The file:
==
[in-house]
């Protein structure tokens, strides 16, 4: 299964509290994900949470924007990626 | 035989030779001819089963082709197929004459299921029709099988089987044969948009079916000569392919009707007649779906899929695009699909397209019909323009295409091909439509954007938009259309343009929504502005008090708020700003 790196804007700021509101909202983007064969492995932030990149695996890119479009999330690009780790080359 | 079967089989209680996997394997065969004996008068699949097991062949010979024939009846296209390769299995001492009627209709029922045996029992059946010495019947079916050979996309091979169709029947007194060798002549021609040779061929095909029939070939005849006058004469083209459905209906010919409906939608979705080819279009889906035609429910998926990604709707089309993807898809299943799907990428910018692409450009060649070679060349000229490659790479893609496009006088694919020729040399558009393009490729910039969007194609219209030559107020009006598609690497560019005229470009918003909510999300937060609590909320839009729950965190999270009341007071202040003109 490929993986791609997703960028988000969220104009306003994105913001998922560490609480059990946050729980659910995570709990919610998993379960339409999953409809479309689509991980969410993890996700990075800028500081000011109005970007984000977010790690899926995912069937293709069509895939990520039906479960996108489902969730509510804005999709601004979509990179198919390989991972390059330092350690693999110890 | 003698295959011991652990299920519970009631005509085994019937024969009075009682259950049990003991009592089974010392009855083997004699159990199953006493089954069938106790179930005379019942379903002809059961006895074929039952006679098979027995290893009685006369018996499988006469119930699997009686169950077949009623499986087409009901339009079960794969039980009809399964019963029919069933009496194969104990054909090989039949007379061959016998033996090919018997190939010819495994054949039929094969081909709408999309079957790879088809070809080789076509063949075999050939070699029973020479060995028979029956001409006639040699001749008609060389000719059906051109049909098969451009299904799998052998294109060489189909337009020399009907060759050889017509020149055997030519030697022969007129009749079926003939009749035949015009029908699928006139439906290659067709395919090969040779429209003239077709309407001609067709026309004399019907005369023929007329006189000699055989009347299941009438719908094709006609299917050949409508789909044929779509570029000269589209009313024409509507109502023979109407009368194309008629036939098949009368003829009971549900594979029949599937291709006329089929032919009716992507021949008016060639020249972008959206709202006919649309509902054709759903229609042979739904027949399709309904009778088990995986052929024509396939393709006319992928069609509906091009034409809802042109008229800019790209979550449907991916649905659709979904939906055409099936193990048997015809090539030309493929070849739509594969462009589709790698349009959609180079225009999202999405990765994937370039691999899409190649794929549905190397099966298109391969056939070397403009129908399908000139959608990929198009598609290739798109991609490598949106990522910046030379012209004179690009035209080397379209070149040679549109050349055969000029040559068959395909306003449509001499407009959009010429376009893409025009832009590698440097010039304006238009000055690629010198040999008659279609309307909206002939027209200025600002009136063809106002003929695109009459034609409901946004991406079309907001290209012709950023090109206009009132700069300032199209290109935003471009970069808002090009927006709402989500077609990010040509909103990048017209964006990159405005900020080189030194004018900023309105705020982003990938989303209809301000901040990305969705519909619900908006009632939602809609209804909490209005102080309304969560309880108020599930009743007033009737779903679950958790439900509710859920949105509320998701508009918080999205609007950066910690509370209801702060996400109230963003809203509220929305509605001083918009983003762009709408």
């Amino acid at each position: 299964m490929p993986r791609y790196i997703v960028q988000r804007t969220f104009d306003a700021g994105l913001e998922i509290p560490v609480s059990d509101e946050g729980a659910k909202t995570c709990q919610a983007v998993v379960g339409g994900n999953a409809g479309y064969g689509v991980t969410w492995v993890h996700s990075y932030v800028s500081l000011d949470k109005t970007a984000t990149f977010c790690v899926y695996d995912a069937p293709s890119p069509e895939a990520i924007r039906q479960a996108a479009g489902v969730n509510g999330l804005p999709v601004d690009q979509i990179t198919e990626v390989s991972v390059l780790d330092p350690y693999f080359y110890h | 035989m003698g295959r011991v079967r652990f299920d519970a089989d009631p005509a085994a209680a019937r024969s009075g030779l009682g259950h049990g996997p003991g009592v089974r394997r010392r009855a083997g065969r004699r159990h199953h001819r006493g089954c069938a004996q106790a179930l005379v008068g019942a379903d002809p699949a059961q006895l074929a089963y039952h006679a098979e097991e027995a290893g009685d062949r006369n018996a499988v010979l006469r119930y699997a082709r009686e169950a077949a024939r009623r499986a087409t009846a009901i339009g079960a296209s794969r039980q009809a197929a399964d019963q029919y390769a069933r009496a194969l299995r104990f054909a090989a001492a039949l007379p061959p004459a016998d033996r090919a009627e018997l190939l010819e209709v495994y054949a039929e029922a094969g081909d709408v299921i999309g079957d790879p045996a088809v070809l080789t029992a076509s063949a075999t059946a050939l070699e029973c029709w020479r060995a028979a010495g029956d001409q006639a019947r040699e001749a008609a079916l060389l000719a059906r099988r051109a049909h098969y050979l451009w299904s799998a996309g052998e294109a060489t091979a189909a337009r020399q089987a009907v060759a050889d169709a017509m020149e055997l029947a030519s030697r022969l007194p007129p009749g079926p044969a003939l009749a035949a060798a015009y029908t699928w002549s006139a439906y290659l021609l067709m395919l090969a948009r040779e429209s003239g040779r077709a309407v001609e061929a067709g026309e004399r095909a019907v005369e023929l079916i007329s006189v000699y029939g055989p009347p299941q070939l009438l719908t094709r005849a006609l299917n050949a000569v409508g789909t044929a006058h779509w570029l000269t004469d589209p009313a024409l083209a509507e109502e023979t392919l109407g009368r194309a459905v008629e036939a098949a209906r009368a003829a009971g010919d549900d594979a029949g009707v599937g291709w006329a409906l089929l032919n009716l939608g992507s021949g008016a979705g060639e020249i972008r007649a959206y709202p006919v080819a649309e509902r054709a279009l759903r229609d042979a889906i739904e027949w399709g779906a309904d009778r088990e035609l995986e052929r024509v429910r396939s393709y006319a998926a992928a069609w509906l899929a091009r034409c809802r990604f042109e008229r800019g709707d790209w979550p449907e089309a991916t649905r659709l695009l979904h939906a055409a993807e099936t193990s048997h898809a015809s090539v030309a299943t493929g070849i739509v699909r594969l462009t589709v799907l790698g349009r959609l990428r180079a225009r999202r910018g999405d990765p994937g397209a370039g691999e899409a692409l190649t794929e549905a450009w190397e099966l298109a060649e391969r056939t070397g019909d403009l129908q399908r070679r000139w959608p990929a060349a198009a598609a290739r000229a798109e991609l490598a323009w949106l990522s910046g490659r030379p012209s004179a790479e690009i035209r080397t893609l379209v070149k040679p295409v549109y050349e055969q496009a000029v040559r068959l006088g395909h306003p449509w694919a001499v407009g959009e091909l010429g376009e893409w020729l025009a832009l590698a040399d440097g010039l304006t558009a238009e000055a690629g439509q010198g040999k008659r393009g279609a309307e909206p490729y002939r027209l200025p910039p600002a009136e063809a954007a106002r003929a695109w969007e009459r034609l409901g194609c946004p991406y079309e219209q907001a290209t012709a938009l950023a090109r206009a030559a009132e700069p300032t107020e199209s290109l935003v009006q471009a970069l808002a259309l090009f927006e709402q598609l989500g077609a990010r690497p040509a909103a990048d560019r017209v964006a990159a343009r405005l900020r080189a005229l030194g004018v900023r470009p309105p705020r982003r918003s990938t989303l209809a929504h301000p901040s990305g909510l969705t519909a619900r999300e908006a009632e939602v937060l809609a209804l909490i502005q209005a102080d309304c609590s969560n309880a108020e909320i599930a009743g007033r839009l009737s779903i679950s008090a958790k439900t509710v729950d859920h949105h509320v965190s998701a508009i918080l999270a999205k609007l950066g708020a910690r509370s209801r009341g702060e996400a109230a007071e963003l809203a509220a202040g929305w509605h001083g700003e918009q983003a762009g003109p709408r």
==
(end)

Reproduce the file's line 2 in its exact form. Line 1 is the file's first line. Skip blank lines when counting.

């Protein structure tokens, strides 16, 4: 299964509290994900949470924007990626 | 035989030779001819089963082709197929004459299921029709099988089987044969948009079916000569392919009707007649779906899929695009699909397209019909323009295409091909439509954007938009259309343009929504502005008090708020700003 790196804007700021509101909202983007064969492995932030990149695996890119479009999330690009780790080359 | 079967089989209680996997394997065969004996008068699949097991062949010979024939009846296209390769299995001492009627209709029922045996029992059946010495019947079916050979996309091979169709029947007194060798002549021609040779061929095909029939070939005849006058004469083209459905209906010919409906939608979705080819279009889906035609429910998926990604709707089309993807898809299943799907990428910018692409450009060649070679060349000229490659790479893609496009006088694919020729040399558009393009490729910039969007194609219209030559107020009006598609690497560019005229470009918003909510999300937060609590909320839009729950965190999270009341007071202040003109 490929993986791609997703960028988000969220104009306003994105913001998922560490609480059990946050729980659910995570709990919610998993379960339409999953409809479309689509991980969410993890996700990075800028500081000011109005970007984000977010790690899926995912069937293709069509895939990520039906479960996108489902969730509510804005999709601004979509990179198919390989991972390059330092350690693999110890 | 003698295959011991652990299920519970009631005509085994019937024969009075009682259950049990003991009592089974010392009855083997004699159990199953006493089954069938106790179930005379019942379903002809059961006895074929039952006679098979027995290893009685006369018996499988006469119930699997009686169950077949009623499986087409009901339009079960794969039980009809399964019963029919069933009496194969104990054909090989039949007379061959016998033996090919018997190939010819495994054949039929094969081909709408999309079957790879088809070809080789076509063949075999050939070699029973020479060995028979029956001409006639040699001749008609060389000719059906051109049909098969451009299904799998052998294109060489189909337009020399009907060759050889017509020149055997030519030697022969007129009749079926003939009749035949015009029908699928006139439906290659067709395919090969040779429209003239077709309407001609067709026309004399019907005369023929007329006189000699055989009347299941009438719908094709006609299917050949409508789909044929779509570029000269589209009313024409509507109502023979109407009368194309008629036939098949009368003829009971549900594979029949599937291709006329089929032919009716992507021949008016060639020249972008959206709202006919649309509902054709759903229609042979739904027949399709309904009778088990995986052929024509396939393709006319992928069609509906091009034409809802042109008229800019790209979550449907991916649905659709979904939906055409099936193990048997015809090539030309493929070849739509594969462009589709790698349009959609180079225009999202999405990765994937370039691999899409190649794929549905190397099966298109391969056939070397403009129908399908000139959608990929198009598609290739798109991609490598949106990522910046030379012209004179690009035209080397379209070149040679549109050349055969000029040559068959395909306003449509001499407009959009010429376009893409025009832009590698440097010039304006238009000055690629010198040999008659279609309307909206002939027209200025600002009136063809106002003929695109009459034609409901946004991406079309907001290209012709950023090109206009009132700069300032199209290109935003471009970069808002090009927006709402989500077609990010040509909103990048017209964006990159405005900020080189030194004018900023309105705020982003990938989303209809301000901040990305969705519909619900908006009632939602809609209804909490209005102080309304969560309880108020599930009743007033009737779903679950958790439900509710859920949105509320998701508009918080999205609007950066910690509370209801702060996400109230963003809203509220929305509605001083918009983003762009709408």